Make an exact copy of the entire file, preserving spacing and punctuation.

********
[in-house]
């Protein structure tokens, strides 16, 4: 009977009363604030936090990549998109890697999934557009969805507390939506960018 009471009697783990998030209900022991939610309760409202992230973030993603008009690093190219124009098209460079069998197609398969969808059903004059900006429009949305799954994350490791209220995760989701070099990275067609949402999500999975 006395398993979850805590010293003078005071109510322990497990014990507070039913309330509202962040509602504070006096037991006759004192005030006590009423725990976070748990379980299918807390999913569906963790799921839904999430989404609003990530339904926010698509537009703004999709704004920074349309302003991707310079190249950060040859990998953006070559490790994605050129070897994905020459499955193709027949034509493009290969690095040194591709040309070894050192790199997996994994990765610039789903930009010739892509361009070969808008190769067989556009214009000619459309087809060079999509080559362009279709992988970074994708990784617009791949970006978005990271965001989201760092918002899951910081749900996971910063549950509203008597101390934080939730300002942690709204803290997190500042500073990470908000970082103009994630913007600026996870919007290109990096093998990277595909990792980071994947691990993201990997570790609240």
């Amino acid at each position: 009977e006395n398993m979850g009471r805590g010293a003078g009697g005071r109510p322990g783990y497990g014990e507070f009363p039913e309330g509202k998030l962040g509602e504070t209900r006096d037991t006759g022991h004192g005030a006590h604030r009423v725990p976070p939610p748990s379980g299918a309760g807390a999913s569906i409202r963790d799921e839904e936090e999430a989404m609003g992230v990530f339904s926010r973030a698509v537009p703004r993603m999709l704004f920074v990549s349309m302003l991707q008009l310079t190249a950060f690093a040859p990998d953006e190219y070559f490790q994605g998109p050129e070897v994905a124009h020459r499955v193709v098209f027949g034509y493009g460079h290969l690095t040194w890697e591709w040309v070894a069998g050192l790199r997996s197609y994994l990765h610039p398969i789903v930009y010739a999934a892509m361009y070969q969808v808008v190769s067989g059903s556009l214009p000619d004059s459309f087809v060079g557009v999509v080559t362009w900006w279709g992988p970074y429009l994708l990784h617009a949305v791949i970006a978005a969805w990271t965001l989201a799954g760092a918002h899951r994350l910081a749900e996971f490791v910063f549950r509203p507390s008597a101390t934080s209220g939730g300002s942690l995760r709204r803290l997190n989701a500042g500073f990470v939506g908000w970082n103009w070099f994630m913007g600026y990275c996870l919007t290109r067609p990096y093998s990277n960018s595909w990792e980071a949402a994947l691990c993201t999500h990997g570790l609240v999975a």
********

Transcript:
[in-house]
């Protein structure tokens, strides 16, 4: 009977009363604030936090990549998109890697999934557009969805507390939506960018 009471009697783990998030209900022991939610309760409202992230973030993603008009690093190219124009098209460079069998197609398969969808059903004059900006429009949305799954994350490791209220995760989701070099990275067609949402999500999975 006395398993979850805590010293003078005071109510322990497990014990507070039913309330509202962040509602504070006096037991006759004192005030006590009423725990976070748990379980299918807390999913569906963790799921839904999430989404609003990530339904926010698509537009703004999709704004920074349309302003991707310079190249950060040859990998953006070559490790994605050129070897994905020459499955193709027949034509493009290969690095040194591709040309070894050192790199997996994994990765610039789903930009010739892509361009070969808008190769067989556009214009000619459309087809060079999509080559362009279709992988970074994708990784617009791949970006978005990271965001989201760092918002899951910081749900996971910063549950509203008597101390934080939730300002942690709204803290997190500042500073990470908000970082103009994630913007600026996870919007290109990096093998990277595909990792980071994947691990993201990997570790609240």
């Amino acid at each position: 009977e006395n398993m979850g009471r805590g010293a003078g009697g005071r109510p322990g783990y497990g014990e507070f009363p039913e309330g509202k998030l962040g509602e504070t209900r006096d037991t006759g022991h004192g005030a006590h604030r009423v725990p976070p939610p748990s379980g299918a309760g807390a999913s569906i409202r963790d799921e839904e936090e999430a989404m609003g992230v990530f339904s926010r973030a698509v537009p703004r993603m999709l704004f920074v990549s349309m302003l991707q008009l310079t190249a950060f690093a040859p990998d953006e190219y070559f490790q994605g998109p050129e070897v994905a124009h020459r499955v193709v098209f027949g034509y493009g460079h290969l690095t040194w890697e591709w040309v070894a069998g050192l790199r997996s197609y994994l990765h610039p398969i789903v930009y010739a999934a892509m361009y070969q969808v808008v190769s067989g059903s556009l214009p000619d004059s459309f087809v060079g557009v999509v080559t362009w900006w279709g992988p970074y429009l994708l990784h617009a949305v791949i970006a978005a969805w990271t965001l989201a799954g760092a918002h899951r994350l910081a749900e996971f490791v910063f549950r509203p507390s008597a101390t934080s209220g939730g300002s942690l995760r709204r803290l997190n989701a500042g500073f990470v939506g908000w970082n103009w070099f994630m913007g600026y990275c996870l919007t290109r067609p990096y093998s990277n960018s595909w990792e980071a949402a994947l691990c993201t999500h990997g570790l609240v999975a």